The dollar rose against most other major currencies, while gold fell.

Scott Marcouiller, senior equity market strategist Wells Fargo Advisors in St. Louis, said the Fed's statement that it is slowing its purchase of mortgage-backed securities suggests the central bank believes the U.S. housing market is improving.

The Fed said it expects to complete the purchase of $1.25 trillion in agency mortgage-backed securities and about $175 billion in agency debt by the end of the first quarter.

"This tells me that they're comfortable with how the economy is progressing, even though they didn't come right out and say that."

Reassurance from the Fed couldn't erase all of investors' worries about the economy. Caterpillar Inc. hurt the Dow industrials after the equipment maker issued a cautious forecast. The stock fell $2.41, or 4.3 percent, to $53.44.

Apple Inc. rose $1.94, or 0.9 percent, to $208.99 after the company announced a tablet-style computer that looks like a large iPhone.

The Fed's announcement was one of several events in Washington to command investors' attention.

Treasury Secretary Timothy Geithner defended the government's rescue last year of insurance giant American International Group Inc. in hearings on Capitol Hill. Analysts said the sometimes heated exchanges between Geithner and members of the House Committee on Oversight and Government Reform underscored concerns that Washington would be more assertive in its dealings with Wall Street.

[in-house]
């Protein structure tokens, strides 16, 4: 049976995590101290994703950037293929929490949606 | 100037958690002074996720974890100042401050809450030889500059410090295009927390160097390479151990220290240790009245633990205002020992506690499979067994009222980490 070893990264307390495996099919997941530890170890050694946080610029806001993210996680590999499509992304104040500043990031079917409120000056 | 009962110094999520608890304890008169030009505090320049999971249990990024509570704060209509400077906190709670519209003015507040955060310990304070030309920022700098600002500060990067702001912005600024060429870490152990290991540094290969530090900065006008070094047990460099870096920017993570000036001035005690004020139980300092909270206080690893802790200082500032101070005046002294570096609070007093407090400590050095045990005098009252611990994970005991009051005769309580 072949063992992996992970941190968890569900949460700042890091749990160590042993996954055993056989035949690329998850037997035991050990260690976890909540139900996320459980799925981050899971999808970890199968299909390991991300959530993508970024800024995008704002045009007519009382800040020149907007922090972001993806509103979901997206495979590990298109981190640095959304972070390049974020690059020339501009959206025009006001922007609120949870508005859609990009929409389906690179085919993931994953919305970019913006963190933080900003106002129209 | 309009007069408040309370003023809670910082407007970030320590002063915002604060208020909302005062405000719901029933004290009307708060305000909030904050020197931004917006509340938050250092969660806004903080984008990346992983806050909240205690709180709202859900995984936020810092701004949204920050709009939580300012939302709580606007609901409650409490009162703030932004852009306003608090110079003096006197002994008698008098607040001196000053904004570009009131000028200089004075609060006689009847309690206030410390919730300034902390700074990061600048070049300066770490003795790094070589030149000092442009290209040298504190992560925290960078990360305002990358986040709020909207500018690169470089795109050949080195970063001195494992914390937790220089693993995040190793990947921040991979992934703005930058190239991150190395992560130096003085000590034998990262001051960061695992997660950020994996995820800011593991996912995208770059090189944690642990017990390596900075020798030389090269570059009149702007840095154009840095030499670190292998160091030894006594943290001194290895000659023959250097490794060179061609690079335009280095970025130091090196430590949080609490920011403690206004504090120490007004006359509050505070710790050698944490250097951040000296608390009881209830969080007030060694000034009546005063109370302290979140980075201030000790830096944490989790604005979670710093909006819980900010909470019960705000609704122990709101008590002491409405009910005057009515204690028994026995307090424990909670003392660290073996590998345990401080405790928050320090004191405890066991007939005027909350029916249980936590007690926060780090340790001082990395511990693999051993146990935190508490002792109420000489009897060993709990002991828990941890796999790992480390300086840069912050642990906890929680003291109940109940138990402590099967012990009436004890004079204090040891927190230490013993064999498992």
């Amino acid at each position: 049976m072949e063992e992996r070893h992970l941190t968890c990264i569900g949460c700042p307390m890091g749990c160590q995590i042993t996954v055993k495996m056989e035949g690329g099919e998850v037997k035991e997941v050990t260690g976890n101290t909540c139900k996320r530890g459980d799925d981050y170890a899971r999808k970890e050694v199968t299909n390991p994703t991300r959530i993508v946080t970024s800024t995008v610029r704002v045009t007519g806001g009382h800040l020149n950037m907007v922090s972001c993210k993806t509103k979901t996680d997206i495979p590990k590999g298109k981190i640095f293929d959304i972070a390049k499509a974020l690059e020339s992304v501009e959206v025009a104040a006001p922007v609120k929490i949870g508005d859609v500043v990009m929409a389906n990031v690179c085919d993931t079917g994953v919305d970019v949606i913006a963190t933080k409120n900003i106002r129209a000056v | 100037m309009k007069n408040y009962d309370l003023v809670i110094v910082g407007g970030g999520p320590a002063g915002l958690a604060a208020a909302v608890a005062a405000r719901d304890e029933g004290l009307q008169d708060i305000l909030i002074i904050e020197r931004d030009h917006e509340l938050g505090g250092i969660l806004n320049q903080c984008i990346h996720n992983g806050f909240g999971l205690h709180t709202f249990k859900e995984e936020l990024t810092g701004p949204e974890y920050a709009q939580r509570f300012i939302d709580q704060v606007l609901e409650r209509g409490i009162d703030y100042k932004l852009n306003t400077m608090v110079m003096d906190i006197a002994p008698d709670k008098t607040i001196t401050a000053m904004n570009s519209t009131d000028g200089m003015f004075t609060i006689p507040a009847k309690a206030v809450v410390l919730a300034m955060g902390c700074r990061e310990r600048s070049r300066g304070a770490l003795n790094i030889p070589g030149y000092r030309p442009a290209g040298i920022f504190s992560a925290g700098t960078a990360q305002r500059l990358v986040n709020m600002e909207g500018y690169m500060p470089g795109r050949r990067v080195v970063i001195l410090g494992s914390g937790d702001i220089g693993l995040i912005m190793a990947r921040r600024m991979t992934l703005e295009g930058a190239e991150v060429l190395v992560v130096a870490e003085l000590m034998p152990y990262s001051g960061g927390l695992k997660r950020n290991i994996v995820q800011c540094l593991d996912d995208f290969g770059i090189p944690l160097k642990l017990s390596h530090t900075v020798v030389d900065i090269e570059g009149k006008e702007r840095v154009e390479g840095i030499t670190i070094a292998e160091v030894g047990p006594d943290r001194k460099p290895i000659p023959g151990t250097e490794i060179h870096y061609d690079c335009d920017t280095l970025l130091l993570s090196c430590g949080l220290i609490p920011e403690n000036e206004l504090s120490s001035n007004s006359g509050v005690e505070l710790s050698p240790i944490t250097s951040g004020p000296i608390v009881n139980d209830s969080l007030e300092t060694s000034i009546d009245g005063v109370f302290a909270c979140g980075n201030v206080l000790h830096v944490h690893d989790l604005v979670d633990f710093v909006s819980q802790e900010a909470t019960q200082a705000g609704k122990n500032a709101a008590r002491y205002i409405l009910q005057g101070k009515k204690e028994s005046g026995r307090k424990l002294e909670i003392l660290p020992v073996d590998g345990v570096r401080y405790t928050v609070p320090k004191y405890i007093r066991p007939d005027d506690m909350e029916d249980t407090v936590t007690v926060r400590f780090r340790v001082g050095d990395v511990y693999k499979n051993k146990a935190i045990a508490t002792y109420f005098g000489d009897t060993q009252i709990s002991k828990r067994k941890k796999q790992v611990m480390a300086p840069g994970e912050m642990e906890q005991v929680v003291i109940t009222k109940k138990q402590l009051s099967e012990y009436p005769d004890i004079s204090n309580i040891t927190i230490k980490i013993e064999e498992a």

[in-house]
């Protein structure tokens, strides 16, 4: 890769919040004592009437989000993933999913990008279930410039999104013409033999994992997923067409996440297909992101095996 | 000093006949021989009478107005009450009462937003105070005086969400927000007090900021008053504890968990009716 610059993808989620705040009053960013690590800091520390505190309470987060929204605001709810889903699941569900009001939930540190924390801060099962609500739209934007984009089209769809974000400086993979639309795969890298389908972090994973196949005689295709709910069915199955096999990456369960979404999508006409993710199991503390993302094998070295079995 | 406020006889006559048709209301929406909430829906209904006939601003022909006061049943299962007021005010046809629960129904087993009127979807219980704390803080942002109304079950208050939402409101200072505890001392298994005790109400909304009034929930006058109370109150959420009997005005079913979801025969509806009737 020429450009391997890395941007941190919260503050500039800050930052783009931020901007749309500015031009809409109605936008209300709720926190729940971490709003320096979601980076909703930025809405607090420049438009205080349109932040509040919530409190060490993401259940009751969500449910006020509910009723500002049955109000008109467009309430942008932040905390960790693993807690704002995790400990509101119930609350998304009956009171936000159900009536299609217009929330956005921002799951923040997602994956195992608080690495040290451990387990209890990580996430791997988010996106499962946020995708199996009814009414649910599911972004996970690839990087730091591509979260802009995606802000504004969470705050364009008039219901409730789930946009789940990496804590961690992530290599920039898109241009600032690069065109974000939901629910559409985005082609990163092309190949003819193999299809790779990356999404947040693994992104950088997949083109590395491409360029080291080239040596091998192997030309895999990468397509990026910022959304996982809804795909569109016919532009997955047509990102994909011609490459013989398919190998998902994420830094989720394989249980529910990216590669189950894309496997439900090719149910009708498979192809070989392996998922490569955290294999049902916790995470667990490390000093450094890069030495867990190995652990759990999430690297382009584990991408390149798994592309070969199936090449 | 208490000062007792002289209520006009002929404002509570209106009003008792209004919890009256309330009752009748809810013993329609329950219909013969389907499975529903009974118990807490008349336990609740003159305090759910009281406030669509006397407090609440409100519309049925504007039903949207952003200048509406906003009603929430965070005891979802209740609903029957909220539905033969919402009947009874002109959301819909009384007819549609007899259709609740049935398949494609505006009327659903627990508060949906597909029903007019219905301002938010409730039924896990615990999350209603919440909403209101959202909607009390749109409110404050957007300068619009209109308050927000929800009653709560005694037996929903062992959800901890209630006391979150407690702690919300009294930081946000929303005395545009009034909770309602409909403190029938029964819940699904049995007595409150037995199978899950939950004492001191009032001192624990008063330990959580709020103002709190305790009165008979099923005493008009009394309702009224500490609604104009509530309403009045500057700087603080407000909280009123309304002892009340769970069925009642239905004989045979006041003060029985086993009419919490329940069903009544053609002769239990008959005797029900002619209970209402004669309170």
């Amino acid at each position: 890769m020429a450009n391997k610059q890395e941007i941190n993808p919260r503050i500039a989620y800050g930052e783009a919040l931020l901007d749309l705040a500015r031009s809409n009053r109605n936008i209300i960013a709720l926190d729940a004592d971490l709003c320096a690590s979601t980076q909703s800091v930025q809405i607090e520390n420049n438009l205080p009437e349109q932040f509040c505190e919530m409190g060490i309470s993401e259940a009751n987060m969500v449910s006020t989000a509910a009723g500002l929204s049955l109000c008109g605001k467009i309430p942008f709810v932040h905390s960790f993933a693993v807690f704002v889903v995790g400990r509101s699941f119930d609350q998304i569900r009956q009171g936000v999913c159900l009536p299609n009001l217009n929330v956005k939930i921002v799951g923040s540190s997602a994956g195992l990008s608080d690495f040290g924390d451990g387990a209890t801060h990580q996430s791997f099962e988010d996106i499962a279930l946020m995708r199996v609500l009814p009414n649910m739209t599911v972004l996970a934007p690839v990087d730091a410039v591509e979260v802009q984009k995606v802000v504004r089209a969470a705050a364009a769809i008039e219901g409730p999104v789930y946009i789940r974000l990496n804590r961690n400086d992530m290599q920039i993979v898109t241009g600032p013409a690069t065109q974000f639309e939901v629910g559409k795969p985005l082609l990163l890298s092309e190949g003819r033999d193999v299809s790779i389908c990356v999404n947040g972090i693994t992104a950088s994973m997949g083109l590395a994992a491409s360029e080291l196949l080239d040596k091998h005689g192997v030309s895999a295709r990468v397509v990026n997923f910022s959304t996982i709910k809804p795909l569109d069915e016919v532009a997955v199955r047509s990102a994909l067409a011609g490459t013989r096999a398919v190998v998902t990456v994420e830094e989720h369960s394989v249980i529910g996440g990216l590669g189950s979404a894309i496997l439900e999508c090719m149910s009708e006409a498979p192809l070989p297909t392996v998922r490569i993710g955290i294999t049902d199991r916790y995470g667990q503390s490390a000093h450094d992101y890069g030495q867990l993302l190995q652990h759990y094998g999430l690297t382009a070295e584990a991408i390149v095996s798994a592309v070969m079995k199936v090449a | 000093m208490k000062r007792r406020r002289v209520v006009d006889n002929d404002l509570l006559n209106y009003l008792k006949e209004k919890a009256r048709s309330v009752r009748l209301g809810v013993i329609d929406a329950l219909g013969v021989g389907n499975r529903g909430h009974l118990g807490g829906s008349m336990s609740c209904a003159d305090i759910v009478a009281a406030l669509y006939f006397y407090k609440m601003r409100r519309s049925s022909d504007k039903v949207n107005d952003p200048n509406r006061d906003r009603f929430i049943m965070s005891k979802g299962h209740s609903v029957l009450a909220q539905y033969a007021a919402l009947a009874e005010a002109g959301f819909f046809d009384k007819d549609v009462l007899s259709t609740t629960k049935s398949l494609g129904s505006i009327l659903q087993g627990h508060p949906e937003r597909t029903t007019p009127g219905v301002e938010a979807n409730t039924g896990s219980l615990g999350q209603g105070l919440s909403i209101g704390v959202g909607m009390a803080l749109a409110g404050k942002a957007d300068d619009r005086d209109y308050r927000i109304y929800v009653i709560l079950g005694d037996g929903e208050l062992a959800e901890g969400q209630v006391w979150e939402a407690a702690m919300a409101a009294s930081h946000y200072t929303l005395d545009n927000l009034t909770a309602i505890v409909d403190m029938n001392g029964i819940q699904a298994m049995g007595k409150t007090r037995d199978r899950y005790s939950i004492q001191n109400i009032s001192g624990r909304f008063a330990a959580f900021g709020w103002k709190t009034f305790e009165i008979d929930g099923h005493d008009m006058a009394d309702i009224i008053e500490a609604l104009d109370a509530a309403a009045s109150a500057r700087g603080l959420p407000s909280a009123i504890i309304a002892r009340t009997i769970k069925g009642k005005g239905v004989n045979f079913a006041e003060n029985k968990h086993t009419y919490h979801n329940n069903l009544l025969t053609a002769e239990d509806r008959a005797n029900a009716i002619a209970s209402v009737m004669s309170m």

Geithner oversaw the bailout as head of the Federal Reserve Bank of New York. Former Treasury Secretary Henry Paulson also testified.

Traders are also waiting to see whether Fed chairman Ben Bernanke, whose term ends Sunday, will win Senate approval for a second, four-year term. A vote is expected Thursday.

The hearings came after Obama said last week that he would seek to limit big banks' trading. That drew concerns from investors that bank profits would suffer.

In other trading, crude oil fell $1.04 to settle at $73.67 per barrel on the New York Mercantile Exchange.

Falling stocks narrowly outpaced those that rose on the New York Stock Exchange, where consolidated volume came to 5.4 billion shares compared with 4.8 billion Tuesday.

The Russell 2000 index of smaller companies rose 6.22, or 1 percent, to 618.38.

Overseas markets fell for a second straight day on concerns about China's move to curb bank lending. The country is trying to prevent speculative bubbles and rapid inflation as its economy continues to grow quickly. A slowdown in growth in China could stunt a global economic recovery.

Japan's Nikkei stock average fell 0.7 percent and Hong Kong's Hang Seng lost 0.4 percent. Britain's FTSE 100 fell 1.1 percent, Germany's DAX index lost 0.5 percent, and France's CAC-40 dropped 1.2 percent.


AP Business Writer Ieva M. Augstums contributed to this story from Charlotte, N.C., and Business Writer Stephenson Jacobs contributed from New York.